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Jane Arraf

Jane Arraf covers Egypt, Iraq, and other parts of the Middle East for NPR News. She is based in NPR's bureau in Cairo, Egypt.

Arraf joined NPR in 2017 after two decades of reporting from and about the region for CNN, NBC, the Christian Science Monitor, PBS Newshour and al-Jazeera English. She has previously been posted to Baghdad, Amman, and Istanbul, along with Washington, DC, New York, and Montreal.

She has reported from Iraq since the 1990s. For several years, Arraf was the only Western journalist based in Baghdad. She reported live the war in Iraq in 2003; covered the battles for Fallujah, Najaf, and Samarra; and was embedded with US forces during the military surge in Iraq. She has also covered India, Haiti, Bosnia, and Afghanistan and did extensive magazine and newspaper reporting and writing.

Arraf is a former Edward R. Murrow press fellow at the Council on Foreign Relations in New York. Her awards include a Peabody for PBS Newshour, an Overseas Press Club citation, and inclusion in a CNN Emmy.

Arraf studied journalism at Carleton University in Ottawa and began her career at Reuters.

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There's a light rain falling in the hills around Masoud Barzani's palace north of Irbil. Last week, Barzani stepped down as president of the semi-autonomous Kurdistan regional government in northern Iraq, a position he's held for 12 years. But the building, with its soaring staircases and footsteps of staff echoing through vast marble hallways, is still distinctly presidential.

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Mustafa Ahmed Abed has a few words of English left from his time as a young child in the United States. These days, he doesn't have anyone to practice them with, so he repeats words to himself over and over as he walks home from school in Fallujah. With one leg, the journey on crutches takes him an hour.

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The recess bell rings at the Akha elementary school in Mosul and children come thundering out of the classroom. It's the first day of school.

An ordinary scene, except it hasn't happened for three years in this city. Iraqi forces drove ISIS fighters out of Mosul earlier this year in a battle that destroyed huge parts of the northern city, including hundreds of schools.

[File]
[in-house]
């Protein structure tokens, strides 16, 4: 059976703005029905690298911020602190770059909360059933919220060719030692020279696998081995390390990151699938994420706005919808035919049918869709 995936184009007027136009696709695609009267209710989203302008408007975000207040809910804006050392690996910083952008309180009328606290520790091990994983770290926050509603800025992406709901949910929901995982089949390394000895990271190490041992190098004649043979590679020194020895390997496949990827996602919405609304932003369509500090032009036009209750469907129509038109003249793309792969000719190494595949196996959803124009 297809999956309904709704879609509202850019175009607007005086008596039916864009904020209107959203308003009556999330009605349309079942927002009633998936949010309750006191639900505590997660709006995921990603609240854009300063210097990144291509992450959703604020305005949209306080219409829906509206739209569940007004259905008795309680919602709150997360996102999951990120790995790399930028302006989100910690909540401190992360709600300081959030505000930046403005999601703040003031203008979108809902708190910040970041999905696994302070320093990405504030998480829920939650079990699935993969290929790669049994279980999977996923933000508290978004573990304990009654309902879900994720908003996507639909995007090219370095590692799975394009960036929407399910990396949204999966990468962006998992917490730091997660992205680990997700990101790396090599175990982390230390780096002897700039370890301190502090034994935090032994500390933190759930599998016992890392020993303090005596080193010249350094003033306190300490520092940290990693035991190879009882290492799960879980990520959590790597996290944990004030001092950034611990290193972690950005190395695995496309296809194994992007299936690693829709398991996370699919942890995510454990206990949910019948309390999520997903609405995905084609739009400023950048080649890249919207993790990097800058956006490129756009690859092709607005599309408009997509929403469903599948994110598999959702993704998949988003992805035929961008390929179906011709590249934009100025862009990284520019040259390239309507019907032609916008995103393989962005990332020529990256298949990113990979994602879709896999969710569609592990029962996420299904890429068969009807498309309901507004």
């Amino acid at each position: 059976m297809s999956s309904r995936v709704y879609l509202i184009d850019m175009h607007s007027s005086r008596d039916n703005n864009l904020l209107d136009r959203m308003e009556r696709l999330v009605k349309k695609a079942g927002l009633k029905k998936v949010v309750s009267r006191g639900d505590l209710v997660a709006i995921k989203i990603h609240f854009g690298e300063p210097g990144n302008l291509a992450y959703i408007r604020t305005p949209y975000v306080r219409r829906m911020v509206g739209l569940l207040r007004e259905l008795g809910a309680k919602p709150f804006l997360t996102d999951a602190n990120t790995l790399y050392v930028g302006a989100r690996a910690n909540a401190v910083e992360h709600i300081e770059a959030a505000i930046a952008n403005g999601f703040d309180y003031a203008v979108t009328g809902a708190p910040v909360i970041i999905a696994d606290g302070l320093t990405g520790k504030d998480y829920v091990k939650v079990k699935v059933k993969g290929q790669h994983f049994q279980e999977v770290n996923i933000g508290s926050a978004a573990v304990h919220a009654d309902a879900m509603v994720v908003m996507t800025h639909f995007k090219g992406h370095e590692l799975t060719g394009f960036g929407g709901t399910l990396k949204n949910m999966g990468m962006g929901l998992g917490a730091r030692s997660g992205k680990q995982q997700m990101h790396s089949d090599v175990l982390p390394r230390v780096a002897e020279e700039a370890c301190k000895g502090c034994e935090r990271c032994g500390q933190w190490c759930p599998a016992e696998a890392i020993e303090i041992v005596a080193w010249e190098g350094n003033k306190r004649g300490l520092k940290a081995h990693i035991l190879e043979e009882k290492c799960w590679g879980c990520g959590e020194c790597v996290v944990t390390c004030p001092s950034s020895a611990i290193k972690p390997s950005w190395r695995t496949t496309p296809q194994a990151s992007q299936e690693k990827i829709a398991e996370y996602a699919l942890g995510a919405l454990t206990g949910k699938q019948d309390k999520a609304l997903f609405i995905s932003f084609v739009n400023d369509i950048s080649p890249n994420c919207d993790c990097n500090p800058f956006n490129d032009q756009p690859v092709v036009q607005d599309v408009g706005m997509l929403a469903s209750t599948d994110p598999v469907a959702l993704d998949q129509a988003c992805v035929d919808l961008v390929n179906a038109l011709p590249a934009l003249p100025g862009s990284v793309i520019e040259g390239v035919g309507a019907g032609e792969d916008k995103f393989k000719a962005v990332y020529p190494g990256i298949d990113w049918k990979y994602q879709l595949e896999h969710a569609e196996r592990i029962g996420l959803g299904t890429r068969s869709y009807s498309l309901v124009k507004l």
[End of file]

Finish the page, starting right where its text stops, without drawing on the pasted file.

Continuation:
"None of us went to school when ISIS was here — we stayed at home," says Ali, who is in sixth grade. "It feels good to be back."

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In fractured, postwar Iraq, Jalal Talabani — who died Tuesday in a German hospital at age 83 — had the ability to solve some of the country's most serious problems over lunch.

As a skilled politician with a history of inclusiveness and a reservoir of charm, when he invited leaders from feuding factions, they came and they talked to each other. Not because he was president, but because he was "Mam Jalal" — the Kurdish moniker meaning "uncle" that was given to him as a boy.

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Iraqi Kurdish leaders plan to hold a controversial independence referendum on Monday. Kurds are expected to overwhelmingly vote in favor of separating from Iraq. The United States and other allies have warned them not to go ahead.

Here's what to know:

Who and where are the Kurds?

An estimated 30 million Kurds live in territory overlapping northern Iraq, Turkey, Iran and Syria. They are the fourth-biggest ethnic group in the region after Arabs, Persians and Turks.

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Nine months after Iraqi forces drove ISIS from eastern Mosul, the east side's main street has come back to life. Wedding convoys decorated with ribbons and flowers honk their horns. Female drivers pull up in front of pastry shops and stalls piled high with fresh fruit.

Young men cruise by with car stereos tuned to upbeat music instead of ISIS radio and lectures on Islam. Signs advertise new pool halls and shisha lounges.

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